News has, and always will be, a major part of my life. However, looking back at all the news I’ve consumed over the years, I would speculate that it has been a rather lean diet.
Looking back at my childhood, news was central to our family routine. I would wake up around 7 in the morning and rush downstairs to eat breakfast. As I took my seat at the table, I would hear those classic NBC chimes introduce the morning program Today. When Katie Couric and Matt Lauer said the simple words “good morning,” I knew everything would be okay. After both my mind and stomach were full, I would hurry off to school. Dinner was a similar routine. It was always precisely planned for 5:30 in the evening. As soon as Dan Rather came on, we refocused our attention. The routine continued day and night until September 11, 2001.
I was in second grade. As per the usual routine, I would come downstairs and have breakfast while watching Today. But this morning was different. I don’t remember much about that morning except for two things: my mom crying and watching that second plane hit. Something about that image stuck with me, and probably will stay with me for the rest of my life. I sat in disbelief and confusion, but was somehow comforted by the calm demeanor of Katie and Matt. I knew things were bad, but that we would get through it together.
Not many people knew what they wanted to do from a young age, but I knew I wanted to be a journalist. More specifically, I wanted to be a journalist for NBC News. But how did this affect my viewing habits?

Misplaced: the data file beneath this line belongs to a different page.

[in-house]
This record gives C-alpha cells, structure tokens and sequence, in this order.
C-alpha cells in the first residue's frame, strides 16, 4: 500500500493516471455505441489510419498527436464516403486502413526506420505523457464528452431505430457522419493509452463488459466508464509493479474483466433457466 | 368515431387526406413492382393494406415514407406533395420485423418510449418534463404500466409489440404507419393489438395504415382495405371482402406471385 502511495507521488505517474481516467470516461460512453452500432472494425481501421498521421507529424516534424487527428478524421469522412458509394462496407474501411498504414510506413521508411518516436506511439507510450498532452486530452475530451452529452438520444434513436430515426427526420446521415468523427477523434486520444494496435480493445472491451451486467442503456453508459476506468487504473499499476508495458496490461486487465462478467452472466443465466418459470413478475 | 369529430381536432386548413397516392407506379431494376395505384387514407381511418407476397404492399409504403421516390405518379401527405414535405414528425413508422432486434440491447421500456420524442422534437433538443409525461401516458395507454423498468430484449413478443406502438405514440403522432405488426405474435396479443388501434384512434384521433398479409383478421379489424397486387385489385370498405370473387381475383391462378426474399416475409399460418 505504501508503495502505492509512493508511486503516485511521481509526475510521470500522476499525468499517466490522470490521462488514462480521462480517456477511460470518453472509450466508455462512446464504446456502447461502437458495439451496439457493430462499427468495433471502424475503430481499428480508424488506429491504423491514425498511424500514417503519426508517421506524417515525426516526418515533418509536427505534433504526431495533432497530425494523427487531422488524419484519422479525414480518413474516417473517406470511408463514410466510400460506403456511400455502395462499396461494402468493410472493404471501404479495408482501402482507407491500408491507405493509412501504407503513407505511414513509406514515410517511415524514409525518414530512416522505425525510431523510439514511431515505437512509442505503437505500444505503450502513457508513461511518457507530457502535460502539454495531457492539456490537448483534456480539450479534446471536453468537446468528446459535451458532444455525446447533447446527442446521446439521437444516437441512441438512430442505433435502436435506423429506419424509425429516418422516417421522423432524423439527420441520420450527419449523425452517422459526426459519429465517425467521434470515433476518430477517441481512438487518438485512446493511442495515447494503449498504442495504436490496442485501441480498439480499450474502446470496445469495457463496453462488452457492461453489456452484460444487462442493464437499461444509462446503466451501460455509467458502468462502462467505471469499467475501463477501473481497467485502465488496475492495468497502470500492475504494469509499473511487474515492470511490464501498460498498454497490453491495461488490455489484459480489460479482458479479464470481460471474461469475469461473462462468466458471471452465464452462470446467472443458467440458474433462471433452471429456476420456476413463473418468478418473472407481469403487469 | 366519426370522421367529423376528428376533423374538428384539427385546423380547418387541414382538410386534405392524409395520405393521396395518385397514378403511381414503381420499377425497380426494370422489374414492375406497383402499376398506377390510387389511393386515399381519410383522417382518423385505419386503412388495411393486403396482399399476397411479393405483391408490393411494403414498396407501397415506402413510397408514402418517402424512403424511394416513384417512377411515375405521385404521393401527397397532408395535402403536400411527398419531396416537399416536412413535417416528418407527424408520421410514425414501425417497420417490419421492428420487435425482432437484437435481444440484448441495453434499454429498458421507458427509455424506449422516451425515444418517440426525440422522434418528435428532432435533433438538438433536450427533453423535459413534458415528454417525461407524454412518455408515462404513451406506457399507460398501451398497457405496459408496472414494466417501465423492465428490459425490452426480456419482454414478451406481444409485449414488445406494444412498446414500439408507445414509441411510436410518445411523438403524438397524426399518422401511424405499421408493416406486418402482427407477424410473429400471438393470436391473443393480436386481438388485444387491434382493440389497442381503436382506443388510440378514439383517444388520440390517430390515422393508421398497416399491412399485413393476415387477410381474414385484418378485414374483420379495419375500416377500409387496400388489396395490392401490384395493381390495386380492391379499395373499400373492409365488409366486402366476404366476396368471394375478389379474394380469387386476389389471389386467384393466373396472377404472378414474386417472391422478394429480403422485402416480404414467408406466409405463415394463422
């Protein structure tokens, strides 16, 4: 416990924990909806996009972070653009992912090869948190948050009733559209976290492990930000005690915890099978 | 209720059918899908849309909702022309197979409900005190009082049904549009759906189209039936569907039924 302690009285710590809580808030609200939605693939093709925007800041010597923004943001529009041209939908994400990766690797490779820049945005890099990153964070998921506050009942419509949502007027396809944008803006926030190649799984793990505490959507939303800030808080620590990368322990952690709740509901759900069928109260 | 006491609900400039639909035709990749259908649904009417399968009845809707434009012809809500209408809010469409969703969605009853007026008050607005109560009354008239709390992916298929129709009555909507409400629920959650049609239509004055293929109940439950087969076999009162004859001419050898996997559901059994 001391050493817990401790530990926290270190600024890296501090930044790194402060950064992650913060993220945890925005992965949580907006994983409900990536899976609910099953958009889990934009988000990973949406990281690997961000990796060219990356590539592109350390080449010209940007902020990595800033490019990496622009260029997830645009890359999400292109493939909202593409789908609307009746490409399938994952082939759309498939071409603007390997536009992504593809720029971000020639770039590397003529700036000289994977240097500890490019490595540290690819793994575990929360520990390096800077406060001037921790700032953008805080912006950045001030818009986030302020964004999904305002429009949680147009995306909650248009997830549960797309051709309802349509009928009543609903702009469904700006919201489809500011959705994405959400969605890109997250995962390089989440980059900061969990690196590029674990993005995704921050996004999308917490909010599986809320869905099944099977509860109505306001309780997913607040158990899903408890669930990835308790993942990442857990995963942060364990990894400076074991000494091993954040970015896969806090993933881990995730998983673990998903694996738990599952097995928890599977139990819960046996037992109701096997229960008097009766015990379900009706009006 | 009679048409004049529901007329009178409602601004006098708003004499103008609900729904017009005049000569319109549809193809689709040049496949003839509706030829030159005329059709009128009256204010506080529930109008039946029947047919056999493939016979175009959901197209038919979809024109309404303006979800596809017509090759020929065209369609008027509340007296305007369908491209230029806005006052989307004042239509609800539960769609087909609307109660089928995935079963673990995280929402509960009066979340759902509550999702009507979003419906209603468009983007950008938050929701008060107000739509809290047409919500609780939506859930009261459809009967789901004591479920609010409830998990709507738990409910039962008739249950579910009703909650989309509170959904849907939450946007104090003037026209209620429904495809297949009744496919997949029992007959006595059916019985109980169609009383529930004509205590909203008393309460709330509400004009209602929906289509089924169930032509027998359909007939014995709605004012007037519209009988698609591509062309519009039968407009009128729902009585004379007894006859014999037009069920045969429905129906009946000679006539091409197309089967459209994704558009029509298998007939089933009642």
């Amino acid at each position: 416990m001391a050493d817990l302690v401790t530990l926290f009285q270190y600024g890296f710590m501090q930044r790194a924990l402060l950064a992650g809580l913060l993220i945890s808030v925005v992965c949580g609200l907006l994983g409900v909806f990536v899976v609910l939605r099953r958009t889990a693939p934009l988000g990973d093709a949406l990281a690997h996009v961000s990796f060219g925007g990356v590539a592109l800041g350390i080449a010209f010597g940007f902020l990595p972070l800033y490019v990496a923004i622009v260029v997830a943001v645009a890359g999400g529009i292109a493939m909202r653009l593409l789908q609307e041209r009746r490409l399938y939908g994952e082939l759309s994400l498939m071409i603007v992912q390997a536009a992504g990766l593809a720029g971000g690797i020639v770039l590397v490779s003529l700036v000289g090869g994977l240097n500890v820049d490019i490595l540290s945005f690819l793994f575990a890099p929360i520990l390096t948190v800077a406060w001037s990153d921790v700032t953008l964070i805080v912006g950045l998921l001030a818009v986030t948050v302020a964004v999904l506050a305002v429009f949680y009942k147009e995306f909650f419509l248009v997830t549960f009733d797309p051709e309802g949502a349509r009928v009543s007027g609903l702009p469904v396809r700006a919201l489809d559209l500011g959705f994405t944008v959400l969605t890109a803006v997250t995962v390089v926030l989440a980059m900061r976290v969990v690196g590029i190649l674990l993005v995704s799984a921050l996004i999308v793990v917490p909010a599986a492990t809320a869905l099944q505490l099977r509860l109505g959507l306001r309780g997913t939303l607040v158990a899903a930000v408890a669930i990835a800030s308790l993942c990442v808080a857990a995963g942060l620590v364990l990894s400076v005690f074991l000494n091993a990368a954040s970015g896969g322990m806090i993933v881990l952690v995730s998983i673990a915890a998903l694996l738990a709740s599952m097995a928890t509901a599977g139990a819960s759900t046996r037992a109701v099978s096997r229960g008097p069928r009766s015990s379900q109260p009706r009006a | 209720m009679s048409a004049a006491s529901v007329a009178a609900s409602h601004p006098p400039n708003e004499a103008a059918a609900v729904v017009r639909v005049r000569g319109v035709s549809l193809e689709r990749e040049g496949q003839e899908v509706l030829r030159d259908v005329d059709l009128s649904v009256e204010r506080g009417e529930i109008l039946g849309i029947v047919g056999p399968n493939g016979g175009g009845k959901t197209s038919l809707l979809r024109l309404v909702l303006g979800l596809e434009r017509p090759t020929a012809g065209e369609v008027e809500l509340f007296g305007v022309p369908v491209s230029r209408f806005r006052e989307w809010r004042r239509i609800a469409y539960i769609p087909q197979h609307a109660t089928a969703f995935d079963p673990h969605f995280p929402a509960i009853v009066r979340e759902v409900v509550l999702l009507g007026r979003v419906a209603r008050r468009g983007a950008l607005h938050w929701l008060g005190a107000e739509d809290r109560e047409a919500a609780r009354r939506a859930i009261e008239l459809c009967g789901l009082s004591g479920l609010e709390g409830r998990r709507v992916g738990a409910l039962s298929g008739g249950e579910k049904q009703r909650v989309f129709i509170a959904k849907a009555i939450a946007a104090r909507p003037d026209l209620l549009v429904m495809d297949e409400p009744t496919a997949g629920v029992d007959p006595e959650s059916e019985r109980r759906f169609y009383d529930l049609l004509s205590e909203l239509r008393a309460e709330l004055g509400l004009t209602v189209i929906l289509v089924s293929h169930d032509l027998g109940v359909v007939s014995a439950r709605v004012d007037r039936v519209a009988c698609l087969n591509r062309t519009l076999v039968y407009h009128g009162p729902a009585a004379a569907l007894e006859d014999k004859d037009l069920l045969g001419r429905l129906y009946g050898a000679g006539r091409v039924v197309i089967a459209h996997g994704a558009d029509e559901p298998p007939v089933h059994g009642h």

As I grew older, I began strictly watching NBC News, whether it be Today or NBC Nightly News, or even news from our local NBC station. I convinced my parents to convert to NBC from CBS. When I entered college, I began watching MSNBC as a way to keep up with politics and the latest news. If I was on the go, I could keep up with events through the NBC news app. If I was on my computer, I could log on to nbcnews.com.
Ever since that horrific September day, I relied on NBC because they provided the news in a way that comforted me. This in turn built a sense of trust. I trusted their perspective on different world issues and their political views aligned with mine. There is a slight liberal bias that is especially prevalent on MSNBC. I’ve noticed the growing need for a liberal news outlet to compete with Fox News, and MSNBC conformed.
People ask whether or not entertainment sources, such as Entertainment Tonight or E! News can be informative. My answer would be yes, at least to a certain extent. Shows like ET provide “news” that focus on the negative things celebrities have done and the scandals that surround them. While it is “news,” it is not what I consider important news.
Every once in a while, I use Facebook as a news aggregator in that I share a lot of current event issues and political stories. Through Facebook, I am able to talk with my 1,298 friends (or at least the ones who are interested) about these issues and get their take on it all. Sure, people may have a different view on an issue than I do, but I respect their opinion. Everybody has a right to voice their own perspective. Philosopher Voltaire said it best when he said, “I do not agree with what you have to say, but I’ll defend to the death your right to say it.”
Looking back on my news intake, I could be a bit more diverse. I think it’s healthy to have different perspectives on an issues so that you can make a fully informed decision. I realize I don’t need to be on such a lean diet, and will adjust my diet accordingly, however painstaking it may be.